By | Dr Pavan Soni | IIM-B Innovation Evangelist
Design Thinking (DT) is fast becoming a favorite for enterprises and startups, alike, to solve complex, ambiguous problems in a systematic manner. While I recently reasoned how DT eludes Indians, there seems to be one team that defies the logic- Microsoft India. Imagine 800 of the brightest of the Microsoft employees from across India putting their heads, hearts and hands together to solve some of the most urgent and important problems around growth, market leadership and organizational vitality, in a setting which is unprecedented. Spice this up with Zumba, a live band, and top it up with a Beer Yoga!
Team stepping up to a Zumba session
The setting was of the Microsoft Sparkathon, an annual strategy retreat for the business development folks. I was one of the coaches for the Sparkathon, modeled around Design Thinking methodology, and championed by QAI’s new venture- QGLUE. In what follows is my reflection of arguably the largest experiment in India, till date, on applying Design Thinking to move the brightest to solve the toughest problems in shortest possible time.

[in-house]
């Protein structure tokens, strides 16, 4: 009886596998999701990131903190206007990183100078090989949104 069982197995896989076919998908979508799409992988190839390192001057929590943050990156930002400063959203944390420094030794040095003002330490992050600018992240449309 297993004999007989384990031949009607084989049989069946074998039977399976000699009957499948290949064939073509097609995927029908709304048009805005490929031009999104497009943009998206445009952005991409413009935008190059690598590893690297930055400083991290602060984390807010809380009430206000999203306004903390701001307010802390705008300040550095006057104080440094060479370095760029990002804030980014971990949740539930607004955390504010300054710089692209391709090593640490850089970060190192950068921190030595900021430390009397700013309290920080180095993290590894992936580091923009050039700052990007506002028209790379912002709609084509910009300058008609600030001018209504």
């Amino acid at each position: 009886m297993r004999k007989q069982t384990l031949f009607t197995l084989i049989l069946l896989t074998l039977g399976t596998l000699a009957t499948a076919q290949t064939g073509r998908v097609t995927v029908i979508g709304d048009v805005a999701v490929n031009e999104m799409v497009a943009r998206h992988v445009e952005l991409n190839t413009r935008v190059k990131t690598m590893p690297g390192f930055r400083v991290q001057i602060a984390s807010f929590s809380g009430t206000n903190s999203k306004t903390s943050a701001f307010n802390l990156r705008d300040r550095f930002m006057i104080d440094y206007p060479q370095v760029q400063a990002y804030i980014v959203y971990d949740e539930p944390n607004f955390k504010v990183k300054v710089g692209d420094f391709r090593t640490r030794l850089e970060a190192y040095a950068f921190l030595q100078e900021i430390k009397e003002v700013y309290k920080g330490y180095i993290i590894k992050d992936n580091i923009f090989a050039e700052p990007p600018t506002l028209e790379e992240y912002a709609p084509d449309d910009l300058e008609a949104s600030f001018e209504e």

The participants: Humility personified
Let’s begin with some statistics.
631 Microsoft India employees spread across 65 teams, anchored around ten Priority Areas, and assisted by 50 facilitators from Microsoft and another 20 from team QGLUE.
There were 20 coaches from QAI and associate partners whose job was to rally the teams, amid all the enthusiasm and chaos, to generate compelling ideas to address the priorities laid out by the leadership team of Microsoft India. All this in less than five hours!